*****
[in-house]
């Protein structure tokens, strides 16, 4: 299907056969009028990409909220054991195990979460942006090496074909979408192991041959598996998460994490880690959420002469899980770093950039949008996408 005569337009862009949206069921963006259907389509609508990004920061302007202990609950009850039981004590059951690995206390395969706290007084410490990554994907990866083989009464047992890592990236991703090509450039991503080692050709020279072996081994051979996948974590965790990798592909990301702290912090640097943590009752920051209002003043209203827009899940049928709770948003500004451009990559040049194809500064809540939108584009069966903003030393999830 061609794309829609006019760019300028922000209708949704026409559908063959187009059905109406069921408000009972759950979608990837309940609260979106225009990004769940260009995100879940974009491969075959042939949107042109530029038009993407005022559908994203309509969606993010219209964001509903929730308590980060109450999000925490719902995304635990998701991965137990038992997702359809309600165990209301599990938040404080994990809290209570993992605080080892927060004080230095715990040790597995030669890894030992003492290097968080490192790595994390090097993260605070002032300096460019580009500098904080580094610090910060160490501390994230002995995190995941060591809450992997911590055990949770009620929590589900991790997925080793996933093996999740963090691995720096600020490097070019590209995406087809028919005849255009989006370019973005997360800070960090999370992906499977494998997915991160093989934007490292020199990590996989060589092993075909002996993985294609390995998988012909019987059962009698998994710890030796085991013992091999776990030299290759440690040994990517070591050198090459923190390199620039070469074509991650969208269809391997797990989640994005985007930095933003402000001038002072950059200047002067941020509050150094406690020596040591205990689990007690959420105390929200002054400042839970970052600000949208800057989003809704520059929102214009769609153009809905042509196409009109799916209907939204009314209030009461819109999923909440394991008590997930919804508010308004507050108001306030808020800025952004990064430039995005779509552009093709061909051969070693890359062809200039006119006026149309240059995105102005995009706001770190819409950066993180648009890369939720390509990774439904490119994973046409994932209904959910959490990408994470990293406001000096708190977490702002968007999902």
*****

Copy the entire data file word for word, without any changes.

[in-house]
């Protein structure tokens, strides 16, 4: 299907056969009028990409909220054991195990979460942006090496074909979408192991041959598996998460994490880690959420002469899980770093950039949008996408 005569337009862009949206069921963006259907389509609508990004920061302007202990609950009850039981004590059951690995206390395969706290007084410490990554994907990866083989009464047992890592990236991703090509450039991503080692050709020279072996081994051979996948974590965790990798592909990301702290912090640097943590009752920051209002003043209203827009899940049928709770948003500004451009990559040049194809500064809540939108584009069966903003030393999830 061609794309829609006019760019300028922000209708949704026409559908063959187009059905109406069921408000009972759950979608990837309940609260979106225009990004769940260009995100879940974009491969075959042939949107042109530029038009993407005022559908994203309509969606993010219209964001509903929730308590980060109450999000925490719902995304635990998701991965137990038992997702359809309600165990209301599990938040404080994990809290209570993992605080080892927060004080230095715990040790597995030669890894030992003492290097968080490192790595994390090097993260605070002032300096460019580009500098904080580094610090910060160490501390994230002995995190995941060591809450992997911590055990949770009620929590589900991790997925080793996933093996999740963090691995720096600020490097070019590209995406087809028919005849255009989006370019973005997360800070960090999370992906499977494998997915991160093989934007490292020199990590996989060589092993075909002996993985294609390995998988012909019987059962009698998994710890030796085991013992091999776990030299290759440690040994990517070591050198090459923190390199620039070469074509991650969208269809391997797990989640994005985007930095933003402000001038002072950059200047002067941020509050150094406690020596040591205990689990007690959420105390929200002054400042839970970052600000949208800057989003809704520059929102214009769609153009809905042509196409009109799916209907939204009314209030009461819109999923909440394991008590997930919804508010308004507050108001306030808020800025952004990064430039995005779509552009093709061909051969070693890359062809200039006119006026149309240059995105102005995009706001770190819409950066993180648009890369939720390509990774439904490119994973046409994932209904959910959490990408994470990293406001000096708190977490702002968007999902």